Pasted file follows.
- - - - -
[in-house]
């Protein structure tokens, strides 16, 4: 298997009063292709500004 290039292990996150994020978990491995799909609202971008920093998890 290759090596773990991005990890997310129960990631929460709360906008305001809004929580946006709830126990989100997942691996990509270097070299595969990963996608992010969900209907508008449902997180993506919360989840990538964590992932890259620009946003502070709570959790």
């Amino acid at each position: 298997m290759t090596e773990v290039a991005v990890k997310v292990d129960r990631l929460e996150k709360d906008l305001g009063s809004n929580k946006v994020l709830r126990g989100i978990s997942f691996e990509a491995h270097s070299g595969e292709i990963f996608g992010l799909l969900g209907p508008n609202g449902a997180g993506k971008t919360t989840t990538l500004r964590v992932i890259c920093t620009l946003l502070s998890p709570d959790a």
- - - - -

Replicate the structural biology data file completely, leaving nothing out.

[in-house]
């Protein structure tokens, strides 16, 4: 298997009063292709500004 290039292990996150994020978990491995799909609202971008920093998890 290759090596773990991005990890997310129960990631929460709360906008305001809004929580946006709830126990989100997942691996990509270097070299595969990963996608992010969900209907508008449902997180993506919360989840990538964590992932890259620009946003502070709570959790």
């Amino acid at each position: 298997m290759t090596e773990v290039a991005v990890k997310v292990d129960r990631l929460e996150k709360d906008l305001g009063s809004n929580k946006v994020l709830r126990g989100i978990s997942f691996e990509a491995h270097s070299g595969e292709i990963f996608g992010l799909l969900g209907p508008n609202g449902a997180g993506k971008t919360t989840t990538l500004r964590v992932i890259c920093t620009l946003l502070s998890p709570d959790a």